Zamberlan Outfitter Boots are amazingly comfortable and durable. They are an inch higher than my last pair of boots and there is something about the way that they are made that gives you that extra support and spring to every step. Yes, I said spring. I’m not sure how, but there is something with the way they are made. It could be the heel lock and the way the upper is put together that give you a little spring in your step. 

Wearing quality gaiters for debris while hunting

Wearing gaiters in the summer keeps your summer pants from snagging and from debris getting in your low top boots! Here I’m wearing the Zamberlan Crosser GTX with the Kenetrek gaiters.

Any boot paired with a gaiter is an improvement. I wore the gaiters from July on. Yes, they were warm, but they helped protect my lightweight summer pants and low-topped boots from debris entering into my shoes. Before I strapped on the gaiters, I snagged a couple pairs of high dollar pants on the sage; after the gaiters I did not have one snag. (Not to mention I didn't have to dig rocks and sticks out of my shoes on a regular basis).

Wearing gaiters in the winter

In the winter, gaiters help keep your pant legs in place, protect your boots from moisture and give you an added layer of protection from the snow. Gaiters paired with a good pair of boots will add to the enjoyment and longevity of any hunt.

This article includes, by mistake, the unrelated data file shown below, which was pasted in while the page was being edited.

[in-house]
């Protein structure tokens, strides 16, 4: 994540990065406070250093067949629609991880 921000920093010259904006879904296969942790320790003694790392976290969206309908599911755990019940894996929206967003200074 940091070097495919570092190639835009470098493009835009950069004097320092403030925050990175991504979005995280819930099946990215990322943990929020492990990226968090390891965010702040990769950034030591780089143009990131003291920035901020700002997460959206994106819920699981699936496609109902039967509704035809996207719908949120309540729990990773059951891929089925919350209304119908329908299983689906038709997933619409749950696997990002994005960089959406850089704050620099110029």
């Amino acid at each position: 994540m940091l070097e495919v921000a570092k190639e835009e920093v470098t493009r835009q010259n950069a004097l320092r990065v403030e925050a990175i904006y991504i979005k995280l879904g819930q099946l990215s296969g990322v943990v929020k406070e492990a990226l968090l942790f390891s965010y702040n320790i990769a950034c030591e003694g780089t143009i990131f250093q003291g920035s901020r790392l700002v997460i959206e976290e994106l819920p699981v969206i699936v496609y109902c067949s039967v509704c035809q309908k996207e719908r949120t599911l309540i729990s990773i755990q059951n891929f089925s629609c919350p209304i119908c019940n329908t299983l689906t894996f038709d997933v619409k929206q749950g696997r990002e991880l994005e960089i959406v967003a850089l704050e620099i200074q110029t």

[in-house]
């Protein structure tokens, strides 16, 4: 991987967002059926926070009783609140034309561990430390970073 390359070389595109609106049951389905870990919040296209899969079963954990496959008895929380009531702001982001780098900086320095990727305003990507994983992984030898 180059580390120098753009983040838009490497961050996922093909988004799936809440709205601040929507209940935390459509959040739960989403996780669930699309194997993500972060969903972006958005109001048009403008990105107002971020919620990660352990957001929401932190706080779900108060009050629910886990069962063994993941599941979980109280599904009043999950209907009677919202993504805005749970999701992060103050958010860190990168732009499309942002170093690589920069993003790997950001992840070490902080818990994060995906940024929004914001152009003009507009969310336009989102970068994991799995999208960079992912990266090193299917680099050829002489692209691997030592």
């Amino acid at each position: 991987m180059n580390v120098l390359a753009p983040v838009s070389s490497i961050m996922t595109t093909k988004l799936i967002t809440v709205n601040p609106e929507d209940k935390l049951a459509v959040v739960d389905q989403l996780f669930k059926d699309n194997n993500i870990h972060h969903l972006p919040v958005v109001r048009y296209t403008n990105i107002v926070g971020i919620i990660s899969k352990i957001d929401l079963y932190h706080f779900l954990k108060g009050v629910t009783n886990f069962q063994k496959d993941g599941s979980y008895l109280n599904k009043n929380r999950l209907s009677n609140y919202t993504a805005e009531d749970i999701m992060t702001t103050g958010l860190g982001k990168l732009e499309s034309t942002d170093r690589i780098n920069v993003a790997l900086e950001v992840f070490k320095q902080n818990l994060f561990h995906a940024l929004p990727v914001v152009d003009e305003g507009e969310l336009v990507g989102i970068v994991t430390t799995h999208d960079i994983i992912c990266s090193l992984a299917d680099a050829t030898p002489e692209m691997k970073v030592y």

4. Pack a LilLightning Jump Starter Pack for emergencies.

Lightning pack

The starter pack should be in everyone’s car, camper, or occasionally in your pack. It’s a high powered battery pack that jumpstarts your vehicles, camper generator, charges cell phones, satellite phones, GPS and cameras.  

Lightning pak

LilLightening makes jump starter kits for big rigs all the way down to a size made for ATVs and UTVs. I used it a number of times to start the camper generator after running the battery down by using the heater all night. It took a matter of seconds to attach the starter pack to get the generator fired back up and the batteries charging again.

The smaller starter pack is not much bigger than your cell phone, but will jumpstart a camper or truck many times on a single charge.

5. You don't need to harvest anything on your hunts to have a successful hunt.

OK, so I didn't learn that this year — I just reaffirmed my beliefs one more time. I had two of the best tags in the west and didn't notch either one of them. Actually, I drew three tags in Idaho, but spent most of my antelope season helping a friend tag the mule deer of everyone's dreams.  

Nate with his velvet mule deer